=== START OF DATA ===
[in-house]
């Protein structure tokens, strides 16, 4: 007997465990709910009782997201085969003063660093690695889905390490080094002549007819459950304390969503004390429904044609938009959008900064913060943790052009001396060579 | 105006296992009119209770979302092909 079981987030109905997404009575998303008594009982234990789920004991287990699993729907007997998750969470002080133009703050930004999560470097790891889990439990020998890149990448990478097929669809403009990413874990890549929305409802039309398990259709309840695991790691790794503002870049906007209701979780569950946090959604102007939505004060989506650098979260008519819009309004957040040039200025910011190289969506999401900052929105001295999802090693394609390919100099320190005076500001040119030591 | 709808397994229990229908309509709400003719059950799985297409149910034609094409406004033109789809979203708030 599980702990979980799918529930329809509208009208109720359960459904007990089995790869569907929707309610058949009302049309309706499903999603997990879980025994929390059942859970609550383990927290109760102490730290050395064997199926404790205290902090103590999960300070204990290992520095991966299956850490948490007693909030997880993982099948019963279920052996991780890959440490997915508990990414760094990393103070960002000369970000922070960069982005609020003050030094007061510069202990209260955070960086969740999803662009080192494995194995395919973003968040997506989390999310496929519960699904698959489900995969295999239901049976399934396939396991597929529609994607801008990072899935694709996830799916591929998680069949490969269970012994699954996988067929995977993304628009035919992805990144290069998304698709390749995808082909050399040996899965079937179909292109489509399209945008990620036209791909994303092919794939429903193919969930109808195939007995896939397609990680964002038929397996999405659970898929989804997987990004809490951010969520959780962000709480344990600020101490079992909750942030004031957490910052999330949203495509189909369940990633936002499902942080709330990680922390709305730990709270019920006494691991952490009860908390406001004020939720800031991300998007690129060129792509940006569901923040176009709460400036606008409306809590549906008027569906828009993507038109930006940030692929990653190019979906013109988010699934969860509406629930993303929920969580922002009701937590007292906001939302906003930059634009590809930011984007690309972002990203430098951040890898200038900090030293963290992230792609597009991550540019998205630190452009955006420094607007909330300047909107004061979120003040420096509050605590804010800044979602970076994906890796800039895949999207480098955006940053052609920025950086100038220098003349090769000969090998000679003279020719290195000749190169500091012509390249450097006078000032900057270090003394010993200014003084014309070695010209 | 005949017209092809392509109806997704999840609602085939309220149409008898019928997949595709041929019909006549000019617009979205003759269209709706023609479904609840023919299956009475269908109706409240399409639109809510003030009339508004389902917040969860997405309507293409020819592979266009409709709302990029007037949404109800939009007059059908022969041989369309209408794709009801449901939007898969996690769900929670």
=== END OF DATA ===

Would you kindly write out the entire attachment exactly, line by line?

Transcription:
[in-house]
């Protein structure tokens, strides 16, 4: 007997465990709910009782997201085969003063660093690695889905390490080094002549007819459950304390969503004390429904044609938009959008900064913060943790052009001396060579 | 105006296992009119209770979302092909 079981987030109905997404009575998303008594009982234990789920004991287990699993729907007997998750969470002080133009703050930004999560470097790891889990439990020998890149990448990478097929669809403009990413874990890549929305409802039309398990259709309840695991790691790794503002870049906007209701979780569950946090959604102007939505004060989506650098979260008519819009309004957040040039200025910011190289969506999401900052929105001295999802090693394609390919100099320190005076500001040119030591 | 709808397994229990229908309509709400003719059950799985297409149910034609094409406004033109789809979203708030 599980702990979980799918529930329809509208009208109720359960459904007990089995790869569907929707309610058949009302049309309706499903999603997990879980025994929390059942859970609550383990927290109760102490730290050395064997199926404790205290902090103590999960300070204990290992520095991966299956850490948490007693909030997880993982099948019963279920052996991780890959440490997915508990990414760094990393103070960002000369970000922070960069982005609020003050030094007061510069202990209260955070960086969740999803662009080192494995194995395919973003968040997506989390999310496929519960699904698959489900995969295999239901049976399934396939396991597929529609994607801008990072899935694709996830799916591929998680069949490969269970012994699954996988067929995977993304628009035919992805990144290069998304698709390749995808082909050399040996899965079937179909292109489509399209945008990620036209791909994303092919794939429903193919969930109808195939007995896939397609990680964002038929397996999405659970898929989804997987990004809490951010969520959780962000709480344990600020101490079992909750942030004031957490910052999330949203495509189909369940990633936002499902942080709330990680922390709305730990709270019920006494691991952490009860908390406001004020939720800031991300998007690129060129792509940006569901923040176009709460400036606008409306809590549906008027569906828009993507038109930006940030692929990653190019979906013109988010699934969860509406629930993303929920969580922002009701937590007292906001939302906003930059634009590809930011984007690309972002990203430098951040890898200038900090030293963290992230792609597009991550540019998205630190452009955006420094607007909330300047909107004061979120003040420096509050605590804010800044979602970076994906890796800039895949999207480098955006940053052609920025950086100038220098003349090769000969090998000679003279020719290195000749190169500091012509390249450097006078000032900057270090003394010993200014003084014309070695010209 | 005949017209092809392509109806997704999840609602085939309220149409008898019928997949595709041929019909006549000019617009979205003759269209709706023609479904609840023919299956009475269908109706409240399409639109809510003030009339508004389902917040969860997405309507293409020819592979266009409709709302990029007037949404109800939009007059059908022969041989369309209408794709009801449901939007898969996690769900929670």